The Secret Life of Child-Loss Grievers
~By Tommy and Angie Prince
Tonight, Tommy and I watched the wonderful movie, The Secret Life of Bees (2008) based on Sue Monk Kidd's classic novel, The Secret Life of Bees. (You must check it out if you haven't already! It had me tearing up, and outright crying many times.) One of the quotes brought to our minds the hidden life of us child-loss grievers, so I will start with that quote, and then transform it to fit us child-loss grievers.
Also, I am right in the middle of reading a wonderful book about grief, a book called Companion Through the Darkness: Inner Dialogues on Grief, written by a writer and widow, Stephanie Ericsson. I close the post with her poignant quotes about our "secret" life.
But first, we would say to the child-loss griever:
The river of sadness is constantly running through you. ~ Like a river, it ebbs and flows, sometimes as quiet as a small pond on a windless day. At other times bubbling up to the surface, just enough to get your attention, but high enough to disturb you. At still other times, it is overflowing its banks like in a tumultuous storm, potentially threatening to overtake you. But, whatever its rhythm, the river of sadness, indeed, is constantly running through you.
"People have no idea about the complicated life goin' on inside a beehive . . . See, bees have a secret life we don't know anything about."
~from the movie, The Secret Life of Bees
We would say,
"People have no idea about the complicated life goin' on inside a Child-Loss Griever. . . . See, Child-Loss Grievers have a secret life the outside world knows nothing about."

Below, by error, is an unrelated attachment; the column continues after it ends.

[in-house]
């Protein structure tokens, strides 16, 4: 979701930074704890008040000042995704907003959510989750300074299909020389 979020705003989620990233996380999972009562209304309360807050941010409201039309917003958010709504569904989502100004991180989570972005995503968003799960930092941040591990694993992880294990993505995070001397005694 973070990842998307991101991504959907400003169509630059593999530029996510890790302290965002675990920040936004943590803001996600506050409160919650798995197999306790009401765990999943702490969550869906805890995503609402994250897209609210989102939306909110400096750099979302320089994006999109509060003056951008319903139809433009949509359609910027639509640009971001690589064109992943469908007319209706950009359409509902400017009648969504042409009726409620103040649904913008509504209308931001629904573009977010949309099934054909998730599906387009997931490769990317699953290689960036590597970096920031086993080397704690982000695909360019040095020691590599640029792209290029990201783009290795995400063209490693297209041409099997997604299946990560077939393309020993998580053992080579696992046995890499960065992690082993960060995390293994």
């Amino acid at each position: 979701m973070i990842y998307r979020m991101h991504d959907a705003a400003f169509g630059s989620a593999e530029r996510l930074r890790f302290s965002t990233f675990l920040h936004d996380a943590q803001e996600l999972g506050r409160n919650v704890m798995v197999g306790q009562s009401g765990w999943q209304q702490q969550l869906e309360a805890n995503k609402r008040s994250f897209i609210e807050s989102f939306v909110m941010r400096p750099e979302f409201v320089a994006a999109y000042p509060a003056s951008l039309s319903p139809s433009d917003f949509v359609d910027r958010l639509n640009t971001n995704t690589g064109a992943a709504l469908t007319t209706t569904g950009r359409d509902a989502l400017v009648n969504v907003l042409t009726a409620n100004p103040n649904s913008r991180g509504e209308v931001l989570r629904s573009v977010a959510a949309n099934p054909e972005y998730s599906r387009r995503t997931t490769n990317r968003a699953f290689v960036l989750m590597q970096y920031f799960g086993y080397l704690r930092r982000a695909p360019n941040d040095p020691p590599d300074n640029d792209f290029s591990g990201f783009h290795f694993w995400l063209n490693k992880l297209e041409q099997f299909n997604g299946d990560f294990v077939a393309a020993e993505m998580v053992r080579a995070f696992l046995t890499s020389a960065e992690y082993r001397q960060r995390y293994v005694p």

And from Stephanie Ericsson,
"We who grieve are exiled in our society. Exiled by the turning away of a face so that they do not witness my agony. Exiled by the silence left as friends and family drift away. Exiled by the lack of recognition of this universal experience. Soon enough we sit in solitary confinement feeling as if no one else has ever felt what we feel."
Then she imagines herself speaking to those civilians to our grief war:
"Because You!--who have not lost what was everything to you, You!--who have never touched the flame, You!--who are afraid of the dark, You!--will come soon enough to the edge. Listen carefully--Your time will come. Your denial (by condescension) of my state of enlightenment/annihilation/rebirth is your way of saying you will not jump into the chasm until you must.
"You have, however, deserted me. I stand alone in your abandonment. Alone in my singularity. Alone in the most important passage of my life. I am going on, past death. A widow friend said, 'I don't take a single thing for granted now!' Her teeth were clenched the same way I find myself clenching mine in resistance. We are vigilant guardians of what is important and what is a waste of precious time."